Penn State goalkeeper Micah Collins only meant to have some fun with his friends when he made and posted a video online of him kicking field goals in Holuba Hall.
Despite this wish, the recording went viral within the Penn State community Monday morning.
“It was intended for my friends, and they all liked it, but I didn’t realize it was going to get as big as it did,” Collins said.
The video, which was posted on YouTube by Collins on Sept. 29, had a little more than 900 views on Sunday night, but skyrocketed to more than 3,500 by time it was removed from the site Monday afternoon.
The popularity of the video around State College sparked conversations online that included talks of a football tryout and negative feelings toward current Penn State placekicker Sam Ficken.
“I didn’t like when I saw people saying stuff about [Sam] Ficken, because I know he’s in a tough situation,” said Collins, who served as his high school’s placekicker for three years and said he received interest from Division I football programs, such as Cincinnati. “Kicking in an indoor facility with no pressure is a lot easier than kicking on primetime TV… so I feel like it was undeserved and I didn’t mean to do that through my video.”
After realizing some of the responses and letting the video sink in, Penn State men’s soccer coach Bob Warming echoed his player’s sentiments.
“We’re all one team, and we’re all brothers in this thing, and more than ever before our athletic department is so united… and we would never, ever do anything that would make people think otherwise,” Warming said.
Warming also said Collins has tried out for the Penn State football team in years past, but to no avail.
However, the coach believes that people who think it would be easy to make the team, regardless of skill, should slow down a bit.
“Let me put it this way. I can make a penalty kick probably 10 out of 10 times if I’m just standing out here, but put me in front of 100,000 people and I’m not making too many of them,” Warming said.
“There’s a big difference performing with skill and performing when everything is on the line… so I don’t know,” the coach said when asked how Collins would do in a football tryout.
The video post showed Collins kicking field goals inside the practice facility from distances as long as 45 and 50 yards.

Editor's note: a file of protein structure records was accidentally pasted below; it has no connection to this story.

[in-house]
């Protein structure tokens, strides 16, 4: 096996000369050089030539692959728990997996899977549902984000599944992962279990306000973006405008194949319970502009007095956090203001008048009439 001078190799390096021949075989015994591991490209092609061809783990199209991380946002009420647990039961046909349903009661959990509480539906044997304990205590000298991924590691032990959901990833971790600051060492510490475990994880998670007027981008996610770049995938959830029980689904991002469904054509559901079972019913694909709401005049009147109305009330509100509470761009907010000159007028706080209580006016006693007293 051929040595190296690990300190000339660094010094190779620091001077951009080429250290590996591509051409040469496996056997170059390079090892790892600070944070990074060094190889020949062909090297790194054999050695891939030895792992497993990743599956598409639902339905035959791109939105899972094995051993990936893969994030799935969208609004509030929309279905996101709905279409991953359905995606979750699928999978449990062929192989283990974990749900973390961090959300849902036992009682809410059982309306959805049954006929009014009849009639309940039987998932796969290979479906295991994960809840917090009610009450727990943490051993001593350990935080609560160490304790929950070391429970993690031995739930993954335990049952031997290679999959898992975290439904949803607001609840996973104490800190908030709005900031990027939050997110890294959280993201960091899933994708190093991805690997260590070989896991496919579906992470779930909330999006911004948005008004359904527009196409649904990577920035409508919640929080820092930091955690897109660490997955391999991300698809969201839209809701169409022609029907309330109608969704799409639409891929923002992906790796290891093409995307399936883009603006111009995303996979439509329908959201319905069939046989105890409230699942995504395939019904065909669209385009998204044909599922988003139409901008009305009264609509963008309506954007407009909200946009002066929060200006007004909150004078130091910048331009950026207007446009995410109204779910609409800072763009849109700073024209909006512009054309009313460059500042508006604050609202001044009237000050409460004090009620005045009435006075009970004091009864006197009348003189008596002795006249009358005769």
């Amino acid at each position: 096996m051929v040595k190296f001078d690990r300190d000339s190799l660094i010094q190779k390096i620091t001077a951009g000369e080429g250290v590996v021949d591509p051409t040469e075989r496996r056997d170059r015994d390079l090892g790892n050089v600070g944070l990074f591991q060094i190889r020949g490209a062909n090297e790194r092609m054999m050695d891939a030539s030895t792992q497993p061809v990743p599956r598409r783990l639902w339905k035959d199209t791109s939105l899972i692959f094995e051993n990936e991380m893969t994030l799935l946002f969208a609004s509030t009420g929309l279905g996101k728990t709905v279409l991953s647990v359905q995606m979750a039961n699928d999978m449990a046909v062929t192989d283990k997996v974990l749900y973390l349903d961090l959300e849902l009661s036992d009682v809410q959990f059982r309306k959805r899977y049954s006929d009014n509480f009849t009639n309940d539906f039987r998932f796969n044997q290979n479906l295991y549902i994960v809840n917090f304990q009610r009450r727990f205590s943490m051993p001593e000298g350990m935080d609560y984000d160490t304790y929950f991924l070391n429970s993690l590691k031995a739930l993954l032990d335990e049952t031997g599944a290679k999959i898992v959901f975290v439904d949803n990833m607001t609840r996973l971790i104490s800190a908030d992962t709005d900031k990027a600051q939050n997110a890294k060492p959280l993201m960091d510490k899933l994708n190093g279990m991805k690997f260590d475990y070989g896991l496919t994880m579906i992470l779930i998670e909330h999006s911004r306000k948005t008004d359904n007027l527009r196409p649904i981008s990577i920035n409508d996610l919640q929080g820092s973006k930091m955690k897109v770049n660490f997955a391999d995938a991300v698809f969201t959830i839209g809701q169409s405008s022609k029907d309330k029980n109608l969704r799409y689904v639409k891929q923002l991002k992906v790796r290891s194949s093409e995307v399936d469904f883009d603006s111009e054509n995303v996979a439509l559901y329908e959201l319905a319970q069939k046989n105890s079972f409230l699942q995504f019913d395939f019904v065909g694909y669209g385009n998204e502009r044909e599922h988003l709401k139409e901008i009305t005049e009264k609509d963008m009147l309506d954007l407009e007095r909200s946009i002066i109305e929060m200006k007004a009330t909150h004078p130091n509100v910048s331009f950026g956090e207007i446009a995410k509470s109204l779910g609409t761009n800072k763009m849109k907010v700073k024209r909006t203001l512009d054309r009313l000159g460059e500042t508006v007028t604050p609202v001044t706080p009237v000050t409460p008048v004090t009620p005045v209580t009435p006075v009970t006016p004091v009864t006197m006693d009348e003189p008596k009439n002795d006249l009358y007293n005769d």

Considering he’s a Division I goalkeeper, it is assumed that Collins would have premier leg strength.
Collins, who attended Susquehannock High School, not only was a soccer star, but he also was a three-year starting placekicker and punter for the varsity football team, even though the two sports conflicted in the same season.
“I did soccer primarily and then the football coach worked it around my soccer schedule so I could come and he would schedule special teams and stuff after my soccer practice… The coaches were pretty accepting of me during both,” the goalkeeper said.
Flipping back and forth between sports, one concern had to be adjusting to different methods of kicking, although the two styles have become more similar over the years.
In today’s football, almost all placekickers are “soccer-style”, which means they approach the ball from an angle and strike the ball on the inside part of their foot.
Placekickers previously approached kicks with a “straight on” style that required a special, rigid shoe that normally had metal in the front of the cleat.
However, Collins still had to focus on subtle nuances and distinctions between the two methods.
“I enjoyed it. It’s definitely different kicking a soccer ball and kicking a football. I would have to spend more time prior to soccer games and prior to football games to get that technique back,” Collins said.
Despite the differences, the standout still flourished in football, earning all-county honors as a junior in 2007 when his team went 5-1 in league play.
Collins said the team’s successes his junior year gave him more opportunities to score, and the longest field goal he tried in high school was a 43-yard attempt.
Despite receiving interest to kick in college, the multi-sport athlete chose to play soccer in college over any potential football endeavors.
“I feel like [soccer’s] something I’ve been doing my whole life,” Collins said. “I didn’t pick up football until I was in high school, and I just love soccer.”